Tarragon cream chicken

This recipe is absurdly quick and simple – it’s good for unexpected guests because you’re likely to have most of the ingredients in the house already (and may well already find them all lurking in your fridge). It’s rich and delicious, and it only needs a salad and some crusty bread to accompany it and soak up the creamy juices.

If you can get your hands on some fresh tarragon, use that. Dried tarragon, however, is surprisingly good here. There are no similar short-cuts you can take with the parsley, though; dried parsley is useless and revolting, so you’ll have to find some fresh.

To serve three, you’ll need:

Three chicken breast fillets
3 tablespoons flour
400ml crème fraîche
3 tablespoons chopped fresh tarragon (or 3 teaspoons dried)
3 tablespoons chopped fresh parsley
1 tablespoon Dijon mustard
Half a lemon
2 tablespoons butter
Salt and pepper

Chop the chicken breasts into bite-sized pieces and dust them with the flour and a little salt and pepper. Melt the butter in a sauté pan and heat it until it starts to bubble. Add the chicken to the pan and sauté until it is cooked through and starting to brown at the edges. Turn the heat down low.

Tip the crème fraîche, herbs and mustard into the pan and stir well. Bring up to a simmer and add the lemon juice and some salt and pepper. Taste for seasoning, adding a little more lemon juice if you like, and serve immediately.

13 Replies to “Tarragon cream chicken”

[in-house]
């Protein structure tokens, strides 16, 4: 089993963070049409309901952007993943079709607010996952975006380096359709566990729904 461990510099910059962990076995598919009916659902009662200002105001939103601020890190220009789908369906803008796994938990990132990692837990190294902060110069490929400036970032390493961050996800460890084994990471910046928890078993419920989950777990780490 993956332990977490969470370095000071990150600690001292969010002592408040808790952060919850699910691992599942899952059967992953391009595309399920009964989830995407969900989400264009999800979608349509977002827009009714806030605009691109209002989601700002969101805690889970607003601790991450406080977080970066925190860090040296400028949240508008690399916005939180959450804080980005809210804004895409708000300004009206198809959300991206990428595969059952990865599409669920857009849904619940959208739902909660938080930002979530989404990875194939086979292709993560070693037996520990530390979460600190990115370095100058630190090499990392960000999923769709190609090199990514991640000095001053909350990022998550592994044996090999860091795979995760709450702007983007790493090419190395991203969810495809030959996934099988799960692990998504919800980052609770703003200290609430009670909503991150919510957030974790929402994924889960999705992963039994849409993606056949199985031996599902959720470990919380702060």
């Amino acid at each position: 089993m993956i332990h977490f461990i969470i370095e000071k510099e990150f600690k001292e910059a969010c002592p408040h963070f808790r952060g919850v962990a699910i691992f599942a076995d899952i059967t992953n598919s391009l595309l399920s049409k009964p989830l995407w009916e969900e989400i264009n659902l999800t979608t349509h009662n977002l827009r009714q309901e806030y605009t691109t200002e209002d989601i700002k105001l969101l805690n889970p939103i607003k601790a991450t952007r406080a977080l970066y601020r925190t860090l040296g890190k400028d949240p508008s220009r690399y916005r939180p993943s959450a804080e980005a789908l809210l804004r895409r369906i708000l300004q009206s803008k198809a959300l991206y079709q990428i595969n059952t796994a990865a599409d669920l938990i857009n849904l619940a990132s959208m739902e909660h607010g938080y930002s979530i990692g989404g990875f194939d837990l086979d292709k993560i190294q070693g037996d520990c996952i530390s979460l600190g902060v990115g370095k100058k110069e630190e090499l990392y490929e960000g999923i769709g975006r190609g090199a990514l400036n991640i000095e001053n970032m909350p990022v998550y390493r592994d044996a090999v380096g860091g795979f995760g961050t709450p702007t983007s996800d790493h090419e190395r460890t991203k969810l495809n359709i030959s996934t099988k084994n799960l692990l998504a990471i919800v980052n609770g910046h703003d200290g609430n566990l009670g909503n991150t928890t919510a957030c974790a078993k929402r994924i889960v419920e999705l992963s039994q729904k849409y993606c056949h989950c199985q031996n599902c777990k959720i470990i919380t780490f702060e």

1. Hiya Mz Lz

    We discovered Tarragon grows like a weed here in Cambridgeshire – we had to lop most of ours away as it was overtaking the rosemary, parsley and even the thyme. We had an ordinary nursery plant – nothing special and have pretty much left it to its own devices.

  2. Regarding Tarragon, what's the best way to prepare the fresh stuff? I just started trying it in a variation on this recipe, and while the dried is just a matter of tossing it in, I'm seeing lots of different suggestions on how use fresh Tarragon. Don't use too much, you can't use too much, slice the leaves, bruise the leaves… you get the picture. 😉

  3. Hi Jonny

    It really depends on what you're cooking with it! If I was using it to flavour a stock or a milk infusion, I'd leave the leaves whole on the stem, bruise the whole a bit and chuck it in. Otherwise, I usually strip the leaves off the stem (unless it's the tender top of the stem, which you can use whole as a garnish) and chop finely. As regards use a little/use a lot, I'd experiment a bit and let your tastebuds guide you! In this recipe, you can get away with using a lot.

  4. This recipe is great! spot on!! my partner and I enjoyed it so much! I used chicken thighs instead of chicken breasts as I think thighs have better flavour and texture.

  5. I prefer them too much of the time – I do tend to recommend breasts round these parts, though, because British people seem to find them much more palatable. This is a great sauce for disguising less than handsome bits of brown meat, too.

  6. When I do it I put chicken in the oven for half the time needed then I pour double cream and butter on with chopped tarragon Then leave it for the last half of time Then serve it with green beans and potatoes Millie

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